However before letting the chair go, I did some research to learn the possible age and also who might have made this chair my grandmother enjoyed relaxing in.

As I started to take pictures and looking closer at the chair, I saw a tag with words, in caps DO NOT REMOVE THIS TAG under Penalty of Law. Also the tag says the chair was made of “all new material” (at the time of course); consisting of “Body: Cotton Linter Felt, Rubberized Sisal Pad and Wood Fibre Pad”. “This article is made in compliance with an Act of District of Columbia approved July 3, 1926; Kansas, approved March 1923: Minnesota, approved April 23, 1929:  New Jersey, revised statues 26 :10-6 to 18.”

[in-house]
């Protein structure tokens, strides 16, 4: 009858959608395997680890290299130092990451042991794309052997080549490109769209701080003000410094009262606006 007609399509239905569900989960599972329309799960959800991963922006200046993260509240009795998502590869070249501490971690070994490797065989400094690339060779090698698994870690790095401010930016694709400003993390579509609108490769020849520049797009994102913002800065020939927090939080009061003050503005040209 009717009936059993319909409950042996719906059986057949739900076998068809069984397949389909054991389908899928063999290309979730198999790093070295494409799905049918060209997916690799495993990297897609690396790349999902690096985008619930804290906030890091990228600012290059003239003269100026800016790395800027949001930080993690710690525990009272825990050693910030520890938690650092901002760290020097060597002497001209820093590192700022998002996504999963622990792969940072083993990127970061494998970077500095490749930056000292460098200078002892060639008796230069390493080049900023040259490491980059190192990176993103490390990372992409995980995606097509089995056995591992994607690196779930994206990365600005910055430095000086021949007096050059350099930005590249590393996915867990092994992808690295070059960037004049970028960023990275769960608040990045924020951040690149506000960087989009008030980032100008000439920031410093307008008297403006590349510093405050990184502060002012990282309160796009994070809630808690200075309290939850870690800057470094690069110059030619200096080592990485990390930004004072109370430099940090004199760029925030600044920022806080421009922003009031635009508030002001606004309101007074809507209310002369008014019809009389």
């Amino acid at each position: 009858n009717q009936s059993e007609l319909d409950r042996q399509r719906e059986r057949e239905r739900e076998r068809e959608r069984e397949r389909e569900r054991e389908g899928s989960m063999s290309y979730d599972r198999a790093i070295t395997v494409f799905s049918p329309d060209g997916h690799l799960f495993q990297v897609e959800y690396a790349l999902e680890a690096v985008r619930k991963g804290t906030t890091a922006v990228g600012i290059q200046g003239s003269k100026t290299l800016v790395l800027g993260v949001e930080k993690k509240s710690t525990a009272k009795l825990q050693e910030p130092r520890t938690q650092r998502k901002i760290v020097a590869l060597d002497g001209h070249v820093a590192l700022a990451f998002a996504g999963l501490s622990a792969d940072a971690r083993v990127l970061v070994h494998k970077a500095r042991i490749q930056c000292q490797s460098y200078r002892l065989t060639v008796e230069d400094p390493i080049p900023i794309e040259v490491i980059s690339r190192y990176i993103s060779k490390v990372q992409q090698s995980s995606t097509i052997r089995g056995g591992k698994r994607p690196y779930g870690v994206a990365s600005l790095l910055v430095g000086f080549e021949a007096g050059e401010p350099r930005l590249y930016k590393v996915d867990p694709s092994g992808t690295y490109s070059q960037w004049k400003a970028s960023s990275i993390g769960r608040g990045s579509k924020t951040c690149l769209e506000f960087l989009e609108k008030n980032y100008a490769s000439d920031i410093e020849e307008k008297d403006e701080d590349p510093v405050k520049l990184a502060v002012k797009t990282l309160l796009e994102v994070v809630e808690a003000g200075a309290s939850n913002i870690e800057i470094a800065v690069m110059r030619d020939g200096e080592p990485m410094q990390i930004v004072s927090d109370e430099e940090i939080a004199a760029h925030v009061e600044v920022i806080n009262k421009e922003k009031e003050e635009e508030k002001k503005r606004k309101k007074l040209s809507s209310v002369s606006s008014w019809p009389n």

I did some research and found some interesting comments about what this Act of District of Columbia was in the 1926.

In the Library of Congress on-line search I came across:

Chapter 768 An Act To regulate the manufacture, renovation, and sale of mattresses in the District of Columbia. July 3, 1926

A PDF file of this chapter can be opened and on pages 838-840 you see that the major concern of Public Law 489 of the 69th Congress, otherwise known as the mattress law, was the spread of contagious venereal disease: “. . . no person in the District of Columbia who is a renovator of mattresses shall use in whole or in part, in the renovation of any mattress, material which has formed part of any mattress theretofore used in and about any sanitarium or hospital, or used by any individual having an infectious or contagious disease.” According to the act, secondhand material could not be used in mattress like furniture unless it had been sterilized and disinfected.